Eric Edelman, Dennis Ross and Ray Takeyh believe the White House should strive for a wide bipartisan coalition on Iran –
As the negotiations between Iran and the United States enter critical stages, Washington needs to develop a bipartisan consensus about parameters of an acceptable agreement. No such consensus can come about without the two branches of government and the two political parties working together. This will require the White House to take into account Congress’s perspective and heed its warnings. The failure to do so could mean that any agreement negotiated by Obama will not survive his presidency.
According to Vali Nasr, the recent Ukraine crisis signifies a dissonance between America and Europe's 'economic interests first' mindset and the pressing need to engage in power politics –
In other words, many of America’s troubles with Russia and China stem from the dissonance between America’s wish to let economics drive foreign policy and America’s need to confront those powers’ embrace of old-fashioned strategic posturing. Ironically, it is Europe that most shares America’s new faith in economics as the essence of geostrategy, but it is America’s shrinking interest in Europe that tempts Russia to think it can divide the Atlantic alliance.
Gary Rosenblatt raises some doubts about the Israeli government’s diaspora engagement initiative –
The Prime Minister's Initiative is significant, and potentially historic, in that it seeks to be a true partnership in expanding and creating programs to educate diaspora Jews about Jewish identity and strengthening the ties of Jewish peoplehood worldwide.
But as the JPPI report indicates, the initiative needs to define partnership beyond dollars and programming. The more Israeli society reflects and responds to the democratic impulses of young diaspora Jews — while educating them about the reality of life in the Mideast and the limits it creates — the more hope there is for strengthening the Israel-diaspora bonds that have become frayed.
Jeffrey Goldberg held a curious interview with Benjamin Netanyahu in which Netanyahu, among many other things, surprisingly declared his support for Obama’s Syria deal –
The chemical weapons of Syrian President Bashar al-Assad's regime have posed a murderous threat to Israel, and there is broad relief in Jerusalem that this particular menace appears to be dissipating. Obama actually gets more credit for the deal in Israel -- particularly among leaders of the country's national-security apparatus -- than he often does in Washington.
Paul Salem examines what the upcoming elections in Egypt might mean for the man who will win them (General Sisi) –
Once Sisi wins the election he will enter a new and challenging period of his so far meteoric political career. He will own the Egyptian crisis, be responsible for all the state’s successes and failures, and have to make very difficult choices in regard to his three priorities of security, stability, and economic development. Sisi has asked the Egyptian public for a grace period of two years for his actions and initiatives to bear visible fruit in these arenas. There is no doubt that stability is necessary for development. He is betting that stability can be achieved by security measures alone; critics argue that stability must also include a reopening of political space and an easing up of across-the-board repression.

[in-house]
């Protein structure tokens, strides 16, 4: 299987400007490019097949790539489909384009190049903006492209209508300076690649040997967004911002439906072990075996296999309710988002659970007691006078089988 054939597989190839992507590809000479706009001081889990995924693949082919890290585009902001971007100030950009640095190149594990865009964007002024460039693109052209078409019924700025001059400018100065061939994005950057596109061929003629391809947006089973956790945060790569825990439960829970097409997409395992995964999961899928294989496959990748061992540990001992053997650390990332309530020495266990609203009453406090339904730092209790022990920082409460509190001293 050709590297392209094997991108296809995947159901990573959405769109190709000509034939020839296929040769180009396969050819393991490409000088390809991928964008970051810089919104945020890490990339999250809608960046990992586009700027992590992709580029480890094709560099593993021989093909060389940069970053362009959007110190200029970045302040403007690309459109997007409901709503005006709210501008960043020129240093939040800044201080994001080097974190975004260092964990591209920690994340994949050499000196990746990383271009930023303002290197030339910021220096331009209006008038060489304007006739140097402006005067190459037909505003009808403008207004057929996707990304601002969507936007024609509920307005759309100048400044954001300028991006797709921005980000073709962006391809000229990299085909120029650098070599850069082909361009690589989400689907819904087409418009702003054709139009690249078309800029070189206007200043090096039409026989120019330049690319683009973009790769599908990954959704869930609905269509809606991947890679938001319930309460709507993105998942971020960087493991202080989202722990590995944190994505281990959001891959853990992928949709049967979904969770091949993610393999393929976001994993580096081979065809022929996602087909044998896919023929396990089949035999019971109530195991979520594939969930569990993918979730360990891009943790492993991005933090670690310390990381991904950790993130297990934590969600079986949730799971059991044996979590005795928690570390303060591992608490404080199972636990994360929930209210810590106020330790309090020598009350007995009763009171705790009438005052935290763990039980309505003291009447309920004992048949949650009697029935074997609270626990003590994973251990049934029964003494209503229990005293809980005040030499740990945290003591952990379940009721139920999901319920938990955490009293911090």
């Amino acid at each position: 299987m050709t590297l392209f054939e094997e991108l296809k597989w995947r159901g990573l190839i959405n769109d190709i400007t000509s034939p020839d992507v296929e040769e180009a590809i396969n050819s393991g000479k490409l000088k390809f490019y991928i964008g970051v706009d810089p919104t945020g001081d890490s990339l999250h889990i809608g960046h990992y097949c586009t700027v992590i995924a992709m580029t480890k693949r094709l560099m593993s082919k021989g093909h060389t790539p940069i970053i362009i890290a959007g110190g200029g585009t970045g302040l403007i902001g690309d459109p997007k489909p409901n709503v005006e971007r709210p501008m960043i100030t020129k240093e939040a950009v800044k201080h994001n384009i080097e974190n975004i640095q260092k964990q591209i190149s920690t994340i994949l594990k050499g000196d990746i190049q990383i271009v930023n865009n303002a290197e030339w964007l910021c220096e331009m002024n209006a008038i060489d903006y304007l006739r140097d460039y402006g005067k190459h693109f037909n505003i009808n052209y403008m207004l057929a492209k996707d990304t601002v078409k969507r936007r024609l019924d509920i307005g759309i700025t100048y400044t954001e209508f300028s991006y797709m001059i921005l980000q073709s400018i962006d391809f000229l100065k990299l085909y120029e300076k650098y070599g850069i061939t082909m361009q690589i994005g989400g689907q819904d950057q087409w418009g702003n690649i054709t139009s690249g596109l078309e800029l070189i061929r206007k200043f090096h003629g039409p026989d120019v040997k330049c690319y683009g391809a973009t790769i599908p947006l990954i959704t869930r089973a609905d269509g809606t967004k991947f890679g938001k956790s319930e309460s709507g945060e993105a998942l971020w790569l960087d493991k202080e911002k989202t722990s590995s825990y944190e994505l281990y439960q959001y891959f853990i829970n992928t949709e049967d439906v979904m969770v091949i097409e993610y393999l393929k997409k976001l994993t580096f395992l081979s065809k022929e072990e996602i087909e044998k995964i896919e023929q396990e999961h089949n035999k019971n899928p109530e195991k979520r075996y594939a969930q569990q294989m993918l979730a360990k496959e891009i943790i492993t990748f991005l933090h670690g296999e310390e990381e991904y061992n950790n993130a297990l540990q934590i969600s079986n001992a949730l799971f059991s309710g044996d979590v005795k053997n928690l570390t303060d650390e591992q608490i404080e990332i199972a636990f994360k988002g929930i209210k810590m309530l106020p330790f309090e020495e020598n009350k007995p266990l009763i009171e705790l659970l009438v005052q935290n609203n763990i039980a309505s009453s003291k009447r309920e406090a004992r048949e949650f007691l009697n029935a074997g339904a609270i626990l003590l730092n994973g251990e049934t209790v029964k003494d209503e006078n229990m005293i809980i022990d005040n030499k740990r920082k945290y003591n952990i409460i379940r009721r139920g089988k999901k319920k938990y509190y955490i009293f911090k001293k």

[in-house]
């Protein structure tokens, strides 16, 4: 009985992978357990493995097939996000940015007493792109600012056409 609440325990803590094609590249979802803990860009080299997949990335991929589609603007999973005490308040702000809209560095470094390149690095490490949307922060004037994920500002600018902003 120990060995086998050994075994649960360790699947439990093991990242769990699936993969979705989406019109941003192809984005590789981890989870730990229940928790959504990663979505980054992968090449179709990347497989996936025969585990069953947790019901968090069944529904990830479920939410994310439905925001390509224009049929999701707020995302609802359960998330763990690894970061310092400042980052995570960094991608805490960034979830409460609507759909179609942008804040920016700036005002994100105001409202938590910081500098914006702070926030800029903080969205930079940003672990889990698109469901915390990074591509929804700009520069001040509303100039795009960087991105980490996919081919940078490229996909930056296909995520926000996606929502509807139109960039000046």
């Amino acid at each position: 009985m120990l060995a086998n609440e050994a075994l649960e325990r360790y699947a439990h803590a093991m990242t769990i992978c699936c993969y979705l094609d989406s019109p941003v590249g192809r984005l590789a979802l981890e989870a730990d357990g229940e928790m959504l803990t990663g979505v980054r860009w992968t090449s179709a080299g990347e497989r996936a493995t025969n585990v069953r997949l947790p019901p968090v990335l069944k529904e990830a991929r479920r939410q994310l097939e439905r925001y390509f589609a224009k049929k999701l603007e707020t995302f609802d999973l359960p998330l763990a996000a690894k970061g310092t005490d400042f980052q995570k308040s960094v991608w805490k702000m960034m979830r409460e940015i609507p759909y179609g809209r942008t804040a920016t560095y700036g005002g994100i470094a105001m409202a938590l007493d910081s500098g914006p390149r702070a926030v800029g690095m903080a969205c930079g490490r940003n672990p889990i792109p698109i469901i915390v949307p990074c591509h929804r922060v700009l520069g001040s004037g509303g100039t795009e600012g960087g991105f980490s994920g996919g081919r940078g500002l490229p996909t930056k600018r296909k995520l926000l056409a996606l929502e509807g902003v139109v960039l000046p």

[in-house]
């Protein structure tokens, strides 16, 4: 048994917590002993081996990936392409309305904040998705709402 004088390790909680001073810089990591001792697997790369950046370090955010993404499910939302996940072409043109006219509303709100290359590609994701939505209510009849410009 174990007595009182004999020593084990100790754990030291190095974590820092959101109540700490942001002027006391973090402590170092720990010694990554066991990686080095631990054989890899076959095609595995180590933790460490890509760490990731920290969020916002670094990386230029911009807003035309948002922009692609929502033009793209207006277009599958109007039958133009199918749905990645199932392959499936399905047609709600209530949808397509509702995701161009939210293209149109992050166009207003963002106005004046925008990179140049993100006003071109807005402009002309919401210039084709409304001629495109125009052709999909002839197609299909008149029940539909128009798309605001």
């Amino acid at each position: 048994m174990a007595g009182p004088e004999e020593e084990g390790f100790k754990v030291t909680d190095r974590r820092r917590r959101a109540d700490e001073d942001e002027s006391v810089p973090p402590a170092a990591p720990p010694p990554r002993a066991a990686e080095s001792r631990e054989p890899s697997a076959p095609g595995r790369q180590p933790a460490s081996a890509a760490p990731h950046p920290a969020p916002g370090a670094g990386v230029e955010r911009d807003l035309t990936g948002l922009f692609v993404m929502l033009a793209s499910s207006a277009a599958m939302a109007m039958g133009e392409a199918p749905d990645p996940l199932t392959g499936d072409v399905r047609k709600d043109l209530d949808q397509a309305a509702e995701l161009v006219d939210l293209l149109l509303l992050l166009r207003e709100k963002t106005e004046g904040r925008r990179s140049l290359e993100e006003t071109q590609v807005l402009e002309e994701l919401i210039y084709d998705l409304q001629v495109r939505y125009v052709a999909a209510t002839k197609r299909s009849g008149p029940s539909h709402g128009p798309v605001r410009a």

Veteran Israeli war correspondent Ron Ben Yishai writes about the growing involvement of Russia and Iran in the training of Bashar Assad’s army –
There are several reasons behind these achievements, among them the loyalty of the Syrian army to its president, and the fact the country's minorities are afraid of the radical Sunni Muslims. But Western intelligence believes that the main reason is an increasing involvement of Iran, Russia and Hezbollah in the civil war raging in Syria.
Arab media has recently quoted credible sources as saying that for the first time in over a decade, Russian consultants have been seen among Syrian army units in the midst of actual fighting. The Russian consultants aide the different units' commanders, all the way up to the battalion commanders level.
Samuel Freedman writes an interesting piece on Arthur Gelb, the Sulzbergers, and the NYT’s past struggles with its Jewish Identity–
Maybe the greatest testament to what Gelb accomplished at the Times is that the battles he implicitly or explicitly fought—against inherited privilege, against Jewish self-hate, against any elitism except the elitism of artistic brilliance—seem distant now. On second thought, perhaps not entirely. Arthur Gelb may have had little use for identity politics in the left-wing meaning of the term, but by his example he showed the value and virtue of being at home within your own skin.
Andrew Silow Carroll points out that some of the questions in the ADL’s Anti-Semitism survey are actually quite tricky to answer, even for Jews –
By my count, seven of the index questions are unambiguously anti-Semitic…. But other questions, even if they are markers for anti-Semitic attitudes, also mirror uncomfortable debates within the Jewish community itself — not just about how the world sees us, but how we see ourselves. These are propositions for familiar, if not happy, Jewish discussions — or should be.
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